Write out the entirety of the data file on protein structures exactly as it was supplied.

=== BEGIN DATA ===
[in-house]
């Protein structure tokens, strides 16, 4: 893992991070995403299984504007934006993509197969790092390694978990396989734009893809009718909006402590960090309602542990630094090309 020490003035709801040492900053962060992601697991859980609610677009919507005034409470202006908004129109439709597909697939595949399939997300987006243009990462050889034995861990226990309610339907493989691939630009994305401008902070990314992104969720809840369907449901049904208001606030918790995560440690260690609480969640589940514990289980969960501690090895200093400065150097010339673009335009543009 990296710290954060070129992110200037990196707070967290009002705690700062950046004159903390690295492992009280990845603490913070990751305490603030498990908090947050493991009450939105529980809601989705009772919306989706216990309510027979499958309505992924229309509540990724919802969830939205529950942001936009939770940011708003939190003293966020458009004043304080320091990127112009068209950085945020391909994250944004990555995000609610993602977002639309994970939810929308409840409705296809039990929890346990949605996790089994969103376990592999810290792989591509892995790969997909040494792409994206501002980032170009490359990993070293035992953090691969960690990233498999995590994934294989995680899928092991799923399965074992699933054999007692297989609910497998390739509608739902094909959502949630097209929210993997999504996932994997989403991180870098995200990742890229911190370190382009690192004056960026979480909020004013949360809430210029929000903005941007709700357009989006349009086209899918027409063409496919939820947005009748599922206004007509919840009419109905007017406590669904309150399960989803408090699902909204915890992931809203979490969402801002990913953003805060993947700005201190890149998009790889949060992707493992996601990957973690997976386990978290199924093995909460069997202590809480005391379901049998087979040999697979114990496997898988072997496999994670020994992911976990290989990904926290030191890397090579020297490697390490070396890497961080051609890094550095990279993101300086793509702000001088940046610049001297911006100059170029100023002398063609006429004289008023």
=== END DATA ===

[in-house]
């Protein structure tokens, strides 16, 4: 893992991070995403299984504007934006993509197969790092390694978990396989734009893809009718909006402590960090309602542990630094090309 020490003035709801040492900053962060992601697991859980609610677009919507005034409470202006908004129109439709597909697939595949399939997300987006243009990462050889034995861990226990309610339907493989691939630009994305401008902070990314992104969720809840369907449901049904208001606030918790995560440690260690609480969640589940514990289980969960501690090895200093400065150097010339673009335009543009 990296710290954060070129992110200037990196707070967290009002705690700062950046004159903390690295492992009280990845603490913070990751305490603030498990908090947050493991009450939105529980809601989705009772919306989706216990309510027979499958309505992924229309509540990724919802969830939205529950942001936009939770940011708003939190003293966020458009004043304080320091990127112009068209950085945020391909994250944004990555995000609610993602977002639309994970939810929308409840409705296809039990929890346990949605996790089994969103376990592999810290792989591509892995790969997909040494792409994206501002980032170009490359990993070293035992953090691969960690990233498999995590994934294989995680899928092991799923399965074992699933054999007692297989609910497998390739509608739902094909959502949630097209929210993997999504996932994997989403991180870098995200990742890229911190370190382009690192004056960026979480909020004013949360809430210029929000903005941007709700357009989006349009086209899918027409063409496919939820947005009748599922206004007509919840009419109905007017406590669904309150399960989803408090699902909204915890992931809203979490969402801002990913953003805060993947700005201190890149998009790889949060992707493992996601990957973690997976386990978290199924093995909460069997202590809480005391379901049998087979040999697979114990496997898988072997496999994670020994992911976990290989990904926290030191890397090579020297490697390490070396890497961080051609890094550095990279993101300086793509702000001088940046610049001297911006100059170029100023002398063609006429004289008023």